Although the work is ultimately experiential, Shotz initially approaches each piece conceptually, starting with an idea that turns into an artistic experiment, a proposed hypothetical situation with an unknown outcome. She explores various conditions with diverse materials that best illustrate her ideas. In gallery three, the ceramic work Recumbent Fold is part of a series that Shotz created using a methodical set of instructions to produce discrete forms of slumped over clay. In this work, Shotz drops cylinder shaped unfired porcelain from varied heights and each resulting work is unique. Shotz sees this as a collaboration with natural forces and chance. The unique properties of clay, the thickness of the slab, the force of the drop, and the humidity in the air at that moment all participate in determining the works final shape. Also in gallery three, Laws of Motion is made in a similar manner, but then cast in bronze. In this solid material, the work has a different tone, evoking more forceful processes of crushing the metal to create the crumpled form. Both Recumbent Fold and Laws of Motion operate as relics of a process based event, and as sculptural objects that call attention to the current conditions of the physical surroundings as temporally removed from or perhaps still acting upon these pieces.
Some ideas Shotz leaves unrealized allowing the work to remain theoretical. In a set of enamel wall mounts entitled Imaginary Sculptures, the artist proposes unique ideas for a sculpture that will never be created outside the minds of the artist or viewer. In this work, Shotz proposes such hypothetical sculptures as: “a sculpture that is elastic in the middle”, “a sculpture that changes shape each night” or “a sculpture that sits on the surface of your skin” and lets the activation happen purely in the mind. Although imaginary, this exercise brings awareness to the actual physical space of the viewer and in this sense, provides a sensorial recalibration.
The Daughtsman’s Nets and the Broken Dark Earth wall works located in gallery three are transformational ceramic objects made from the chance processes of the kiln. The Broken Dark Earth works are created by letting porcelain slabs stretch and break within the heat of the kiln. Woven porcelain “fabric” patches hold the broken pieces together to keep them from drifting farther apart. The shifting light interacts with the patterning of these patches and the surface quality, altering the color of each work and creating an ephemeral shadow layer onto the panels. The Daughtsman’s Nets similarly incorporates shadow as an immaterial yet perceptual element that shifts with the lighting. The title is taken from Durer’s 16th C drawing instrument in the shape of a net. The instrument gathered three-dimensional information from the world and translated for drawing on a two-dimensional surface. These sculptures are intended to hover between dimensions, blurring the boundaries of the material and the immaterial, ultimately revealing the properties of space itself.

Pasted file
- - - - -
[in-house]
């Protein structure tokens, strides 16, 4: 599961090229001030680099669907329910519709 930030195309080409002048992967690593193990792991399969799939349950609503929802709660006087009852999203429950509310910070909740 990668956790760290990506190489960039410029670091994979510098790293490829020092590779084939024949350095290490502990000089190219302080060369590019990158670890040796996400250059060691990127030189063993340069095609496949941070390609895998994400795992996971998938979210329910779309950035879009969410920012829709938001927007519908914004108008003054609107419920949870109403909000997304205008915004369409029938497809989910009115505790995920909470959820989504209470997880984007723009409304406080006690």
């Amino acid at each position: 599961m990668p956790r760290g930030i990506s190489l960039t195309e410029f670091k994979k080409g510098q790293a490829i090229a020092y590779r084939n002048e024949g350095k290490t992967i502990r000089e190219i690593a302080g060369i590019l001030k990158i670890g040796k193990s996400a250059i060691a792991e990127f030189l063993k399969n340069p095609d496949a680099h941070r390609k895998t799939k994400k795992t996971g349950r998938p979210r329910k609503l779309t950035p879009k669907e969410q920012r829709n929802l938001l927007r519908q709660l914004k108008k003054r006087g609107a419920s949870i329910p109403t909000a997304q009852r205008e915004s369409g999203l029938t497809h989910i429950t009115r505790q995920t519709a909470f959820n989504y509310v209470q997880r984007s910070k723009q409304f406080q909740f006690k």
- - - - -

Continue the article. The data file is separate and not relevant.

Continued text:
Topographic Iteration also plays with the translation between two and three dimensions. In this work, Shotz employed the technique of crumpling for its random and chaotic nature to give a two-dimensional piece of paper three-dimensional form. This form is then photographed, re-crumpled, and re-photographed. The physical textured object and the print are perceptually indistinguishable, calling into questions both representation and perception. The multiple iterations of this original act speak to both the inability to completely capture the artistic process faithfully and the endless permutations that are valid as representation.
In this exhibition, Shotz pushes the boundaries of medium and physicality, expanding into the space and obliterating artistic framing devices. In this sense, there is an impossibility of consuming these works as finite art objects, rather they operate within a complex relational system of perception that has both a cognitive and experiential understanding. Creating unexpected and immersive experiences, Shotz’ work alters our sense of space and time, and allows us to see what is present.
Shotz’ work will be included in the upcoming exhibition Art & Space at Guggenheim Museum Bilbao at the end of 2017, and her large outdoor work Scattering Screen is currently on view as part of Art in the Garden at Blue Star Contemporary Art, San Antonio, TX. She has had recent solo exhibitions at the Pennsylvania Academy of Fine Art, Philadelphia, PA; Halsey Institute of Contemporary Art, Charleston, SC; and Ruth and Elmer Wellin Museum, Hamilton College, Clinton, NY. Shotz was a Stanford University Research Fellow at the Arts Institute, Stanford University from 2014-2015. Her work is in numerous institutional collections including The Solomon R. Guggenheim Museum, New York, NY; Hirshhorn Museum and Sculpture Garden, Washington, DC; Indianapolis Museum of Art, Indianapolis, IN; Storm King Art Center, Mountainville, NY; and San Francisco Museum of Modern Art, San Francisco, CA. Shotz received her MFA from the University of Washington in 1991; she lives and works in Brooklyn, New York.